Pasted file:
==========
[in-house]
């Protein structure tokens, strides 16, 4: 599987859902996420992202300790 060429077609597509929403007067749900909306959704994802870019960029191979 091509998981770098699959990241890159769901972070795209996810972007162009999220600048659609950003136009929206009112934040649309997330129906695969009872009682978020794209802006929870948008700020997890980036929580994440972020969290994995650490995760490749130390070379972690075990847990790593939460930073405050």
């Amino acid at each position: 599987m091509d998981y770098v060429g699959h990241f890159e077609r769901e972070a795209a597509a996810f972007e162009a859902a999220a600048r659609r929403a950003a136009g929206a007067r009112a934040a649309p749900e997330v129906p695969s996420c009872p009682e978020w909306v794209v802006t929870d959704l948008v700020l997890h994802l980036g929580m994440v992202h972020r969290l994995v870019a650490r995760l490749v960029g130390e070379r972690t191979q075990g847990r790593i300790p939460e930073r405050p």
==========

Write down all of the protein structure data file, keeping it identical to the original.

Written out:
[in-house]
């Protein structure tokens, strides 16, 4: 599987859902996420992202300790 060429077609597509929403007067749900909306959704994802870019960029191979 091509998981770098699959990241890159769901972070795209996810972007162009999220600048659609950003136009929206009112934040649309997330129906695969009872009682978020794209802006929870948008700020997890980036929580994440972020969290994995650490995760490749130390070379972690075990847990790593939460930073405050």
């Amino acid at each position: 599987m091509d998981y770098v060429g699959h990241f890159e077609r769901e972070a795209a597509a996810f972007e162009a859902a999220a600048r659609r929403a950003a136009g929206a007067r009112a934040a649309p749900e997330v129906p695969s996420c009872p009682e978020w909306v794209v802006t929870d959704l948008v700020l997890h994802l980036g929580m994440v992202h972020r969290l994995v870019a650490r995760l490749v960029g130390e070379r972690t191979q075990g847990r790593i300790p939460e930073r405050p």